SOUND BOARD CHIPSET: VARIOUS PRODUCTS
by Crystal Semiconductor

Last update: 12/26/97

Phone:
??
Fax:
??
BBS:
??
Web:
http://www.crystal.com, http://www.io.com/~timur/crystalos2.html (Timur Tabi's CS advocacy page)
e-mail:
pcaudio@crystal.cirrus.com
Type:
Varies
OS/2 Drivers:
Varies
Drivers from:
IBM, http://www.crystal.com/drivers/audio-d.htm, OS/2 Warp 4.0 box
Boards using this chipset include:
Numerous products, including Intel Atlantis motherboards, some Acer products, the Crystal Lake boards, and Crystal Computer Corporation products (but the last of these reportedly don't work in OS/2).
Comments:
Crystal Semiconductor manufactures a number of chips and chipsets, including the CS4231, CS4232, CS4236, CS4248, CS9233 (for wavetable support), and CS8905 (for reverb/chorus support). I'm unclear about precisely what most of these do, but many of them are in use in many products. CS is also now moving into the PCI arena with at least one PCI audio chipset (the 4610), but the last I'd heard, it was not yet supported under OS/2. Some boards using some CS chipsets (particularly the CS4231) may work with OS/2 3.0's "Business Audio" drivers, and others have drivers in the OS/2 Warp 4.0 box as part of the standard install process. Recent Crystal drivers reportedly support full duplex on at least some hardware, but only when the input and output sample rates are the same. I've also seen reports that these drivers allow OS/2 programs to retain access to the sound card when a sound-using Windows program is active. Truly simultaneous sound is still impossible, but these drivers negotiate access when sound requests are made rather than when the Windows program is launched. Most CS-based boards reportedly work well in OS/2, including VTD, though I've received some reports that it may be necessary to modify the OS/2 CONFIG.SYS line for CWSOUND.SYS to modify the default input volume. The parameter "/X2:9" worked well for the person making the report, but of course this may vary from system to system. Valid values for the /X2 parameter reportedly go up to 32. Some people don't seem to be able to get VTD working with their CS-based boards at all, but I don't know if this is a problem with specific boards, the configurations in question (such as failure to adjust the default input volume), other hardware (e.g., using the wrong microphones -- see the Technology section), or something else. One more tip: If you have a board that uses a CS4231 in conjunction with an OPTi 929, you may want to use the OPTi MAD16.SYS driver instead of the CS-supplied CWCONFIG.SYS to initialize the board; MAD16.SYS reportedly works better with this combination. The 1.71-level drivers do not include IBM's MPU-401 driver, so you'll need to get those separately for wavetable support. If you do this, I'm told that Warp 4.0 has a bug that prevents more than one MIDI device at a time from working, so you should not install the OPL-3 driver if you want MPU-401 MIDI. If you're looking for a CS-based board or more technical information on specific CS chipsets, Timur Tabi's CS advocacy page includes a fair amount of useful information, as well as CS cheerleading (he's now a CS employee).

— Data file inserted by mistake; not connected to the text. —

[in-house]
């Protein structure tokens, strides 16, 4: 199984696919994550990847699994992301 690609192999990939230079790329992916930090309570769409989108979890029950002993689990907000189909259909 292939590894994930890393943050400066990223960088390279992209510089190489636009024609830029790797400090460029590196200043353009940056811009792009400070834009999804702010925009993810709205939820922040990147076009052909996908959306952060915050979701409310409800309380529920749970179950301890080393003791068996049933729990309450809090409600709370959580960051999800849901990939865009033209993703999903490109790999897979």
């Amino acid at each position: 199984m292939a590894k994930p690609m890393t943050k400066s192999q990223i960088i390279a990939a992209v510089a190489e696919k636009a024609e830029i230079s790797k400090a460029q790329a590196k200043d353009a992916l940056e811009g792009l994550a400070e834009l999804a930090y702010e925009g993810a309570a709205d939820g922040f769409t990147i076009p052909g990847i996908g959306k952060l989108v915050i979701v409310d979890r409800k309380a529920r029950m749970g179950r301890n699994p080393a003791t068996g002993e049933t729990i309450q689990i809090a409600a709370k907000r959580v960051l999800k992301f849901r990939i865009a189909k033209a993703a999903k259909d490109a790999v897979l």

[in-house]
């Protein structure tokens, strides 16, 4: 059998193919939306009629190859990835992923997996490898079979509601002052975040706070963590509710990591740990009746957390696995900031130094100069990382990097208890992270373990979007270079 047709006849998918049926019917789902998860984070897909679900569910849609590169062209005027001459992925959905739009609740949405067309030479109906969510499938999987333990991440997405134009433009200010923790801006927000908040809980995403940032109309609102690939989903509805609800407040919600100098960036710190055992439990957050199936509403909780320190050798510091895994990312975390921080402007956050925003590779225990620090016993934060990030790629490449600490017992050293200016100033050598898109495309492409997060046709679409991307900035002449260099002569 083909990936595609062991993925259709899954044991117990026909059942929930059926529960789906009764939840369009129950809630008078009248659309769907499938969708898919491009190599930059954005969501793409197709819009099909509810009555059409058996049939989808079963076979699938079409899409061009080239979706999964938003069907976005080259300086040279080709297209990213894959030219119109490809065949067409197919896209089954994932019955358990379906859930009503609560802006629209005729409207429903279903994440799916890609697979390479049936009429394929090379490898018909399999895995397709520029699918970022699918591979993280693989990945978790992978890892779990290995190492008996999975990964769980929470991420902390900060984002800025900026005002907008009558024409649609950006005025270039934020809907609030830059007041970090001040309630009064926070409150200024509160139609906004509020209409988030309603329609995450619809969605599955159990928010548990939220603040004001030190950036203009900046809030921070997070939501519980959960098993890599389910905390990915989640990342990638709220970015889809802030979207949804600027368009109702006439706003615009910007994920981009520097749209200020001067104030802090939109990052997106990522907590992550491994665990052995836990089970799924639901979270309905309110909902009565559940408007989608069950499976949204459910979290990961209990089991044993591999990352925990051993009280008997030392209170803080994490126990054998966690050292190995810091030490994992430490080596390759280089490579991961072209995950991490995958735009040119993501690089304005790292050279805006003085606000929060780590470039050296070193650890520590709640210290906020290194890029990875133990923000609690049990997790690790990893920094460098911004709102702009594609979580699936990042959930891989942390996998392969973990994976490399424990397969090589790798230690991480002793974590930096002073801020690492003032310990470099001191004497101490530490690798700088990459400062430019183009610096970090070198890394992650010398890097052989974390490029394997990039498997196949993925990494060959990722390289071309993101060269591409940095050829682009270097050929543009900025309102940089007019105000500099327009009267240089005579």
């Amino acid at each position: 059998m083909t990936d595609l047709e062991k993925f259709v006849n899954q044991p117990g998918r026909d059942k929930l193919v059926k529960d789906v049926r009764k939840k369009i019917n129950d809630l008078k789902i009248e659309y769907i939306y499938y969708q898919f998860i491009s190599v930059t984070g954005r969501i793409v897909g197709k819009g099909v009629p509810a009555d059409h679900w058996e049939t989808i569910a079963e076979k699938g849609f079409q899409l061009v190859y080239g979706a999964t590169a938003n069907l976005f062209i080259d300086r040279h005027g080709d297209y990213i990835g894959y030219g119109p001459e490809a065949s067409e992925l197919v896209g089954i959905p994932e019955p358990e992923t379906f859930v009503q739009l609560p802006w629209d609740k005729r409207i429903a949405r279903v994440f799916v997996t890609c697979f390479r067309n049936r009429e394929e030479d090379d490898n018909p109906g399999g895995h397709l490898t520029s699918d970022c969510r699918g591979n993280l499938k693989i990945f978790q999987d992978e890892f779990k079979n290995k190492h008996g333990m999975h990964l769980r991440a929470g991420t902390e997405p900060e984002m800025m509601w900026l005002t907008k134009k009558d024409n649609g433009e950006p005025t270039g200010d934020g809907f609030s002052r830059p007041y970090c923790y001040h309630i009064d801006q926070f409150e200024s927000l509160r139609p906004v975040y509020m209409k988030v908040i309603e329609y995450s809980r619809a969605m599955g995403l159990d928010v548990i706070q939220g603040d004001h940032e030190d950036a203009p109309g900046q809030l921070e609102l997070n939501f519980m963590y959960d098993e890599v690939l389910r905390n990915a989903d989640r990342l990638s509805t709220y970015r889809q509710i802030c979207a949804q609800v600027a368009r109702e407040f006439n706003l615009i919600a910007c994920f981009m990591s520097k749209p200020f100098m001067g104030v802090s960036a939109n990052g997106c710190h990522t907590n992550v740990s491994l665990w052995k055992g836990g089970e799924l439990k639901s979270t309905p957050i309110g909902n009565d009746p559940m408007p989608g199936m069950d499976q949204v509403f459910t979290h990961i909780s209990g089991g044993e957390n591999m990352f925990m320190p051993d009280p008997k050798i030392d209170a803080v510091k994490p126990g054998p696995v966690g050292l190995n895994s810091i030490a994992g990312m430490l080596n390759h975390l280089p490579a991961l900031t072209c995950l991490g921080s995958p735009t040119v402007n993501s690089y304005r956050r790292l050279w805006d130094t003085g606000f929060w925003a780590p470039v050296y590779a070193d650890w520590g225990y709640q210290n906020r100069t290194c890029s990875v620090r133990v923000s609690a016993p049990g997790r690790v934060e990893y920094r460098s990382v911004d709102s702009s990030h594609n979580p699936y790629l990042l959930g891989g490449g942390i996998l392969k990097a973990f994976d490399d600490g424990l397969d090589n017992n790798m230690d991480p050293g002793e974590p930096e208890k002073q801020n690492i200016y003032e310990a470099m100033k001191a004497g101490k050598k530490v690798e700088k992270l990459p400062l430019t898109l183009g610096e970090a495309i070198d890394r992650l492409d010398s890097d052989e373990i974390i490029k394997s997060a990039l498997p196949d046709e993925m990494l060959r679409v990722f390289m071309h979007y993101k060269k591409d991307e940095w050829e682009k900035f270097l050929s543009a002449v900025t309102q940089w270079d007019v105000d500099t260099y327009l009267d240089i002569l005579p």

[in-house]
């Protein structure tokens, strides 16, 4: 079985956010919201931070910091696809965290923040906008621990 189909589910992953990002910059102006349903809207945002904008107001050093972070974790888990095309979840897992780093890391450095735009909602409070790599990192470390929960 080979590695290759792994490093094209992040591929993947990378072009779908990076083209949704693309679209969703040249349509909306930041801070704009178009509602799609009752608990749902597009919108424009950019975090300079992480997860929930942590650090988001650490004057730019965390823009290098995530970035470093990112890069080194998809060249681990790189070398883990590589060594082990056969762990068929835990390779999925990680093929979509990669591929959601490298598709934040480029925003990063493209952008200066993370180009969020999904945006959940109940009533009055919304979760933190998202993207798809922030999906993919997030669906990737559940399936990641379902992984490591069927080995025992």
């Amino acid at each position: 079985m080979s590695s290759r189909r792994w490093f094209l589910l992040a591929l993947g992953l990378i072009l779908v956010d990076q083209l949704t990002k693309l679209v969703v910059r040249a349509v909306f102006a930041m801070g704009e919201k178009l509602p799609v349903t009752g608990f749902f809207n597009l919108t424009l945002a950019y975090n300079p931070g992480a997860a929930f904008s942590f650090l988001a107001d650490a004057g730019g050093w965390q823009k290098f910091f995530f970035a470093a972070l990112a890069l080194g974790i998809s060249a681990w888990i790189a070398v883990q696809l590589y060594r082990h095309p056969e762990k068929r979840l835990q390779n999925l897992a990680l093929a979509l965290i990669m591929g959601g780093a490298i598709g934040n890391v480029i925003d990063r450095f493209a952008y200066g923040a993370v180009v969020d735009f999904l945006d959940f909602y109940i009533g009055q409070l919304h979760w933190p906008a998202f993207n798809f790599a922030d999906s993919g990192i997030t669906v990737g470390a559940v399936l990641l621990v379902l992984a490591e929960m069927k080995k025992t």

Copyright © 1996, 1997, Rod Smith, rodsmith@rodsbooks.com
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